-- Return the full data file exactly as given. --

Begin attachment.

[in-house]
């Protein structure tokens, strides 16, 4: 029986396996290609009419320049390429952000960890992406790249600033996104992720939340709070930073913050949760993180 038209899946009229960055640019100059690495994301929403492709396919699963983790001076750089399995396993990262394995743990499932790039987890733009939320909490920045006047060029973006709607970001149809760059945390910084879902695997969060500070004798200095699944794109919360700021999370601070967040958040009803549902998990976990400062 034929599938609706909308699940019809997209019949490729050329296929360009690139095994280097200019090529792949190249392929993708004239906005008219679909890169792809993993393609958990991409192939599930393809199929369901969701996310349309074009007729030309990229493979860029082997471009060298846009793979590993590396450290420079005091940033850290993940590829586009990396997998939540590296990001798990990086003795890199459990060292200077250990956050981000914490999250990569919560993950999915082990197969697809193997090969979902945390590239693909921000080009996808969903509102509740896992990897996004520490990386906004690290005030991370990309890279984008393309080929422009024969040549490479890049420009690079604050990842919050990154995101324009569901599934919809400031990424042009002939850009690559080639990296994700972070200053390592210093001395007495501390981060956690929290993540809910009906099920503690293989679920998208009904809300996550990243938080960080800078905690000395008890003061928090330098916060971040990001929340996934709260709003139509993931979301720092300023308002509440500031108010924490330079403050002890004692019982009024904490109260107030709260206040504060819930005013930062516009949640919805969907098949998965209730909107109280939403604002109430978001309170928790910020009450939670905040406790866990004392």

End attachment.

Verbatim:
[in-house]
């Protein structure tokens, strides 16, 4: 029986396996290609009419320049390429952000960890992406790249600033996104992720939340709070930073913050949760993180 038209899946009229960055640019100059690495994301929403492709396919699963983790001076750089399995396993990262394995743990499932790039987890733009939320909490920045006047060029973006709607970001149809760059945390910084879902695997969060500070004798200095699944794109919360700021999370601070967040958040009803549902998990976990400062 034929599938609706909308699940019809997209019949490729050329296929360009690139095994280097200019090529792949190249392929993708004239906005008219679909890169792809993993393609958990991409192939599930393809199929369901969701996310349309074009007729030309990229493979860029082997471009060298846009793979590993590396450290420079005091940033850290993940590829586009990396997998939540590296990001798990990086003795890199459990060292200077250990956050981000914490999250990569919560993950999915082990197969697809193997090969979902945390590239693909921000080009996808969903509102509740896992990897996004520490990386906004690290005030991370990309890279984008393309080929422009024969040549490479890049420009690079604050990842919050990154995101324009569901599934919809400031990424042009002939850009690559080639990296994700972070200053390592210093001395007495501390981060956690929290993540809910009906099920503690293989679920998208009904809300996550990243938080960080800078905690000395008890003061928090330098916060971040990001929340996934709260709003139509993931979301720092300023308002509440500031108010924490330079403050002890004692019982009024904490109260107030709260206040504060819930005013930062516009949640919805969907098949998965209730909107109280939403604002109430978001309170928790910020009450939670905040406790866990004392």